Levi’s was quick to adjust to that reality this year. “If you wind up with too much inventory, you have to get rid of it,” Mr. Bergh said. “The only way to get rid of it is mark it down, and that’s just not good for the health of the brand.”

On the other hand, more expensive items, like jewelry or higher-end electronics, could see a boost in sales. People who haven’t lost their jobs may use the holidays as an opportunity to buy an extra-special gift for themselves or their family members.

“Because some people are not spending on eating out and going to the theater and traveling, they actually have extra money to buy an aspirational product, which helps luxury and higher-end products,” said Marie Driscoll, managing director of luxury and fashion at the research firm Coresight Research.

Still, the holiday season is likely to be unforgiving to retailers that lack a sophisticated e-commerce infrastructure.

“Those retailers that thought they had time to build new online facilities, build new online experiences, just lost that time,” said Michael Brown, a retail management consultant at the firm Kearney. “It is going to accelerate the number of bankruptcies coming out of this holiday because they won’t be able to deliver and will miss the business opportunity.”

Christmas has already forced one retailer, The Paper Store, into bankruptcy. The specialty gifts company, based in Acton, Mass., lost so much revenue from store closings that it did not have enough cash to buy inventory for the holiday season. It decided to file for Chapter 11 protection in July, hoping that the cash infusion from a sale would allow it to buy the Christmas stock it needed.

As for Santa, Mr. Arnold, 69, anticipated that at least 20 percent of his group’s members intended to sit out this season — a not insignificant financial decision given that Santa performers, mostly retirees, can earn anywhere from $4,000 to $30,000 for their work.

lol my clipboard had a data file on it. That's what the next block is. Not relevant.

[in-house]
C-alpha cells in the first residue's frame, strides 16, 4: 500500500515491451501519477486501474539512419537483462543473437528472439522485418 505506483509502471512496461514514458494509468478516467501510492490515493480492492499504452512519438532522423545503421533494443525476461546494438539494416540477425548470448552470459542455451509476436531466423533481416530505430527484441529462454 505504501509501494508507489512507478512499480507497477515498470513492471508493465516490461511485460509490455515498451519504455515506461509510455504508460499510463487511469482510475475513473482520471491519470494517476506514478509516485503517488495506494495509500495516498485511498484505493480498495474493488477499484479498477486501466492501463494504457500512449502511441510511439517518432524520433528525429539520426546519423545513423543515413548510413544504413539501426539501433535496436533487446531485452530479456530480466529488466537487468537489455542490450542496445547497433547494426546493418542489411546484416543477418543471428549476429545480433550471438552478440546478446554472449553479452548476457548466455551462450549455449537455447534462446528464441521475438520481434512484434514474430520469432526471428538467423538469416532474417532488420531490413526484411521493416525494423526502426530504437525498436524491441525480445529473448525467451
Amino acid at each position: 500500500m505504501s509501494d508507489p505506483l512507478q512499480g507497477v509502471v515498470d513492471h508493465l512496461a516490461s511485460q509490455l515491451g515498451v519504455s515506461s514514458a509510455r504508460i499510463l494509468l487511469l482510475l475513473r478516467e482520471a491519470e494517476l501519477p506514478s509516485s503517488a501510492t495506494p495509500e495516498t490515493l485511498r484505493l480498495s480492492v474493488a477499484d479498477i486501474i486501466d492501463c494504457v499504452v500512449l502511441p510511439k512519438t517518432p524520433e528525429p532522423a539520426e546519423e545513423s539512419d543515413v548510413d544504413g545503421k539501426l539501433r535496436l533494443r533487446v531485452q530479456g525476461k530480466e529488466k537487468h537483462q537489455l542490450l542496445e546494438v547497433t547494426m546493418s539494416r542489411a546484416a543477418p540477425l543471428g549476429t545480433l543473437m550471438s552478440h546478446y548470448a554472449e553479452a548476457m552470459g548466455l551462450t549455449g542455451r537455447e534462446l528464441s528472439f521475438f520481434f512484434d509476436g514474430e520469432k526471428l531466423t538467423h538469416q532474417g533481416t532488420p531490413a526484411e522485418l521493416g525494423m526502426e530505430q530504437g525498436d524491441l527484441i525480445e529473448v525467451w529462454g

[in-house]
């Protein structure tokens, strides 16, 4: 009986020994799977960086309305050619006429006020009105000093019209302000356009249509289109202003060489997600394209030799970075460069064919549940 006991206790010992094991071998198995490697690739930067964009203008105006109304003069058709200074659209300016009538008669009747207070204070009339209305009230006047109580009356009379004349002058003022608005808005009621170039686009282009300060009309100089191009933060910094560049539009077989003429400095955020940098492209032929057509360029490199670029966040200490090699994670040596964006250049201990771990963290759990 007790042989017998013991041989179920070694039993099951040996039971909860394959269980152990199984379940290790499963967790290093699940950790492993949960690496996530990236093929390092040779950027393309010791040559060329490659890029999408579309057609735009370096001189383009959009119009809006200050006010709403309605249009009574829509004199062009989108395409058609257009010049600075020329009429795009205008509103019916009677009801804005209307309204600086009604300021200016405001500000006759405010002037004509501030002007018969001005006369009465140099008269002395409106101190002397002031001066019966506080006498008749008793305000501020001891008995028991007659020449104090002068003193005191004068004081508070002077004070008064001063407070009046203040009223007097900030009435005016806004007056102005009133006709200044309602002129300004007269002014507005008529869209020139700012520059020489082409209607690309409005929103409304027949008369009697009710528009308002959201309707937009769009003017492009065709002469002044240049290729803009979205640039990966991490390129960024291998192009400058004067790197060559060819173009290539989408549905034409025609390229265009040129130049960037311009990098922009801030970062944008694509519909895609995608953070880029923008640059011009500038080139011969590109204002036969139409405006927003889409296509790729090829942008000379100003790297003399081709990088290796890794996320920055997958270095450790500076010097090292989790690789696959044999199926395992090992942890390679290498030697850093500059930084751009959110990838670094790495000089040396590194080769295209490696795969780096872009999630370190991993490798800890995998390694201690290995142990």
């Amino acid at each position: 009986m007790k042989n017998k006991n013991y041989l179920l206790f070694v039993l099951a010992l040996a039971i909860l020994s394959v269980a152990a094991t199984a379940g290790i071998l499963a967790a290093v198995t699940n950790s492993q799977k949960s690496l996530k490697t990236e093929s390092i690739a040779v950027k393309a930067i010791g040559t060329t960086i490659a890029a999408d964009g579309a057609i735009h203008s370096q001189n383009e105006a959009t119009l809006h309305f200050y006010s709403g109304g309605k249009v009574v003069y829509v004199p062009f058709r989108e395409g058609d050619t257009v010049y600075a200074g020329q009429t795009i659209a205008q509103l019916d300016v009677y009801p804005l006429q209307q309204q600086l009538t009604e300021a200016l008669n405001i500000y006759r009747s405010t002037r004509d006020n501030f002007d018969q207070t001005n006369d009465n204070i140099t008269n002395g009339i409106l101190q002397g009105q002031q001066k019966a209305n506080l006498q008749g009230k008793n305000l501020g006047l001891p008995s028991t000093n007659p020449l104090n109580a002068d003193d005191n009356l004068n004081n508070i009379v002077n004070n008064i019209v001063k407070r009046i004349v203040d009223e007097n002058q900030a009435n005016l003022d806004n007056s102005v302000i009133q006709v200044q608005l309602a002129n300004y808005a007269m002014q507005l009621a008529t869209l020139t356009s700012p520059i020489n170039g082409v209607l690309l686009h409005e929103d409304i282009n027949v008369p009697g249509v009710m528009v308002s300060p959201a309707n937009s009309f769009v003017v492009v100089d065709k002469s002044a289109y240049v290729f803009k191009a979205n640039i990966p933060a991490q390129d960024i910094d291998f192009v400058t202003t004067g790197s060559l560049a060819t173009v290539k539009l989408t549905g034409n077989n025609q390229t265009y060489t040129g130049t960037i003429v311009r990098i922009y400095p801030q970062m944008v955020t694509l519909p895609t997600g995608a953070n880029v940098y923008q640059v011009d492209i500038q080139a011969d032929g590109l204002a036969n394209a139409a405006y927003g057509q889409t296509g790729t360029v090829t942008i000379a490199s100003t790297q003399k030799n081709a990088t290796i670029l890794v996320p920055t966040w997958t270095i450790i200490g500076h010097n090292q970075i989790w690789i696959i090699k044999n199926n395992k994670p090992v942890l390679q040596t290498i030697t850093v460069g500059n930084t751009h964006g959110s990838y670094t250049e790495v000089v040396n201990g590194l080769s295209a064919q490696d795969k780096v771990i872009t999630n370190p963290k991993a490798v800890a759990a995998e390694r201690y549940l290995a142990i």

About 30 percent were exploring video conferencing options like JingleRing, which arranges virtual visits with Santa and Mrs. Claus. (There are more than 200 Mrs. Claus performers in the organization.) Santas who do venture into stores plan to wear masks — Mr. Arnold has been sporting one with a holiday theme — and may get creative about interacting with the public. He added that more than half of the group typically worked in malls and big box stores.

A firm in Texas created a structure that puts Santa behind a thick acrylic wall and seats children in front of it, then uses specific angles and lighting for photos that make it look as if they are closer together. Another idea being developed, Mr. Arnold said, is telling a story about elves who accidentally trap Santa in a snow globe, allowing Santa to visit with children while being protected by the orb.

“We’re all trying to figure out ways to have that spirit out there and to be working,” Mr. Arnold said. “It’s going to be something very different than we’re accustomed to, and we’re all going to be worried about our own personal health.”

Contact Sapna Maheshwari at sapna@nytimes.com or Gillian Friedman at gillian.friedman@nytimes.com.